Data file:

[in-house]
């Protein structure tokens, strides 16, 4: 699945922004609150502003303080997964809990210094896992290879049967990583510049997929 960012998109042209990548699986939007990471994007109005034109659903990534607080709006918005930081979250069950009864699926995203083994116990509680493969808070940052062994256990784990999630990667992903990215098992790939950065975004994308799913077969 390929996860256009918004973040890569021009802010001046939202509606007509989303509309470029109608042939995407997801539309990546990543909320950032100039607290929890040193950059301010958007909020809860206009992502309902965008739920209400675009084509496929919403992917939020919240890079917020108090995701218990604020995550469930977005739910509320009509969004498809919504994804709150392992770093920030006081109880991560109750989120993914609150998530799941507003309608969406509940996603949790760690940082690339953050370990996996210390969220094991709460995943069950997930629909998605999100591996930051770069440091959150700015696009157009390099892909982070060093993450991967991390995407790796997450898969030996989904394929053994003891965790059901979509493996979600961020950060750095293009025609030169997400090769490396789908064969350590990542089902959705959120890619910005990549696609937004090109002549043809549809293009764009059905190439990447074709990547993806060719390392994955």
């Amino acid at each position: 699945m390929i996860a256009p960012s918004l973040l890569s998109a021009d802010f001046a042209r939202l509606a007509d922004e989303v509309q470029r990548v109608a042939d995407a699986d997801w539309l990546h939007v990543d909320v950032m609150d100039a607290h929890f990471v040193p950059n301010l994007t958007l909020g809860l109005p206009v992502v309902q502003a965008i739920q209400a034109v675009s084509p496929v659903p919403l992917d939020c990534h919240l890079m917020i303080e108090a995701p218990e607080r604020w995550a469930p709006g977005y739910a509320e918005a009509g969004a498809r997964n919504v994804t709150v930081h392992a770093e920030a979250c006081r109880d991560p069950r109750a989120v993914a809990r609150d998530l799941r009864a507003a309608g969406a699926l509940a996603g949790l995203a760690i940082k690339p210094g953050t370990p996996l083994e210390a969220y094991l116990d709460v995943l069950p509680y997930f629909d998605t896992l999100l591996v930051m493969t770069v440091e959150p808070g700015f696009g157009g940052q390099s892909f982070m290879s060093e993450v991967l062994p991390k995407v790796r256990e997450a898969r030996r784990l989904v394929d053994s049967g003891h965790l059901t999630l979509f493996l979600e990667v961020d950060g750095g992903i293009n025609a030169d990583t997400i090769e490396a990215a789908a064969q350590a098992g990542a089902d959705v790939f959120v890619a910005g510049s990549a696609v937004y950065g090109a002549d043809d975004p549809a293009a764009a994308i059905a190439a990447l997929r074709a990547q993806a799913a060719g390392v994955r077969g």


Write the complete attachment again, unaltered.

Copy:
[in-house]
């Protein structure tokens, strides 16, 4: 699945922004609150502003303080997964809990210094896992290879049967990583510049997929 960012998109042209990548699986939007990471994007109005034109659903990534607080709006918005930081979250069950009864699926995203083994116990509680493969808070940052062994256990784990999630990667992903990215098992790939950065975004994308799913077969 390929996860256009918004973040890569021009802010001046939202509606007509989303509309470029109608042939995407997801539309990546990543909320950032100039607290929890040193950059301010958007909020809860206009992502309902965008739920209400675009084509496929919403992917939020919240890079917020108090995701218990604020995550469930977005739910509320009509969004498809919504994804709150392992770093920030006081109880991560109750989120993914609150998530799941507003309608969406509940996603949790760690940082690339953050370990996996210390969220094991709460995943069950997930629909998605999100591996930051770069440091959150700015696009157009390099892909982070060093993450991967991390995407790796997450898969030996989904394929053994003891965790059901979509493996979600961020950060750095293009025609030169997400090769490396789908064969350590990542089902959705959120890619910005990549696609937004090109002549043809549809293009764009059905190439990447074709990547993806060719390392994955």
């Amino acid at each position: 699945m390929i996860a256009p960012s918004l973040l890569s998109a021009d802010f001046a042209r939202l509606a007509d922004e989303v509309q470029r990548v109608a042939d995407a699986d997801w539309l990546h939007v990543d909320v950032m609150d100039a607290h929890f990471v040193p950059n301010l994007t958007l909020g809860l109005p206009v992502v309902q502003a965008i739920q209400a034109v675009s084509p496929v659903p919403l992917d939020c990534h919240l890079m917020i303080e108090a995701p218990e607080r604020w995550a469930p709006g977005y739910a509320e918005a009509g969004a498809r997964n919504v994804t709150v930081h392992a770093e920030a979250c006081r109880d991560p069950r109750a989120v993914a809990r609150d998530l799941r009864a507003a309608g969406a699926l509940a996603g949790l995203a760690i940082k690339p210094g953050t370990p996996l083994e210390a969220y094991l116990d709460v995943l069950p509680y997930f629909d998605t896992l999100l591996v930051m493969t770069v440091e959150p808070g700015f696009g157009g940052q390099s892909f982070m290879s060093e993450v991967l062994p991390k995407v790796r256990e997450a898969r030996r784990l989904v394929d053994s049967g003891h965790l059901t999630l979509f493996l979600e990667v961020d950060g750095g992903i293009n025609a030169d990583t997400i090769e490396a990215a789908a064969q350590a098992g990542a089902d959705v790939f959120v890619a910005g510049s990549a696609v937004y950065g090109a002549d043809d975004p549809a293009a764009a994308i059905a190439a990447l997929r074709a990547q993806a799913a060719g390392v994955r077969g």